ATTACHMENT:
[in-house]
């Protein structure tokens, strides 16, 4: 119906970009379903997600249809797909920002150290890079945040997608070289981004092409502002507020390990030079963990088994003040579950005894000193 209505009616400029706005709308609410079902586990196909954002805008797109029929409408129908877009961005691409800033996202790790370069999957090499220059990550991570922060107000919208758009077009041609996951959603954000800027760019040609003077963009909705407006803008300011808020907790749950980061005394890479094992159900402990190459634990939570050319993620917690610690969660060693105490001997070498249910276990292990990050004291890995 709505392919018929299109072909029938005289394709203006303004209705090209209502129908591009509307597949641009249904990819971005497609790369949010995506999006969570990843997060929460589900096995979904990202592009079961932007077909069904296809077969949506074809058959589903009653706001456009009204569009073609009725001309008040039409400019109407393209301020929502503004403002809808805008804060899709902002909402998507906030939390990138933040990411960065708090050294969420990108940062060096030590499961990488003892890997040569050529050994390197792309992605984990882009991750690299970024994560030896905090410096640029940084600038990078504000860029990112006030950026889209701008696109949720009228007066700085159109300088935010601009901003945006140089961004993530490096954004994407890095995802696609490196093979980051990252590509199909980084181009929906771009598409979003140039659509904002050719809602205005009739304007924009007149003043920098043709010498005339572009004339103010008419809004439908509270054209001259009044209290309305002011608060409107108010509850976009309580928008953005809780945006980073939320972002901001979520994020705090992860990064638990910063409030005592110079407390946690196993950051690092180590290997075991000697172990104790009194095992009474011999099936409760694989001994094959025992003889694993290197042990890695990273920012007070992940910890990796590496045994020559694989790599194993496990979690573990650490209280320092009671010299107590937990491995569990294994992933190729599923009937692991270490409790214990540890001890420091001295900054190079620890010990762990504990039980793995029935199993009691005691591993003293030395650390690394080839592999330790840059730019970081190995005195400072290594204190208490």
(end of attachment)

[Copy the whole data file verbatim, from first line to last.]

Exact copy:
[in-house]
């Protein structure tokens, strides 16, 4: 119906970009379903997600249809797909920002150290890079945040997608070289981004092409502002507020390990030079963990088994003040579950005894000193 209505009616400029706005709308609410079902586990196909954002805008797109029929409408129908877009961005691409800033996202790790370069999957090499220059990550991570922060107000919208758009077009041609996951959603954000800027760019040609003077963009909705407006803008300011808020907790749950980061005394890479094992159900402990190459634990939570050319993620917690610690969660060693105490001997070498249910276990292990990050004291890995 709505392919018929299109072909029938005289394709203006303004209705090209209502129908591009509307597949641009249904990819971005497609790369949010995506999006969570990843997060929460589900096995979904990202592009079961932007077909069904296809077969949506074809058959589903009653706001456009009204569009073609009725001309008040039409400019109407393209301020929502503004403002809808805008804060899709902002909402998507906030939390990138933040990411960065708090050294969420990108940062060096030590499961990488003892890997040569050529050994390197792309992605984990882009991750690299970024994560030896905090410096640029940084600038990078504000860029990112006030950026889209701008696109949720009228007066700085159109300088935010601009901003945006140089961004993530490096954004994407890095995802696609490196093979980051990252590509199909980084181009929906771009598409979003140039659509904002050719809602205005009739304007924009007149003043920098043709010498005339572009004339103010008419809004439908509270054209001259009044209290309305002011608060409107108010509850976009309580928008953005809780945006980073939320972002901001979520994020705090992860990064638990910063409030005592110079407390946690196993950051690092180590290997075991000697172990104790009194095992009474011999099936409760694989001994094959025992003889694993290197042990890695990273920012007070992940910890990796590496045994020559694989790599194993496990979690573990650490209280320092009671010299107590937990491995569990294994992933190729599923009937692991270490409790214990540890001890420091001295900054190079620890010990762990504990039980793995029935199993009691005691591993003293030395650390690394080839592999330790840059730019970081190995005195400072290594204190208490």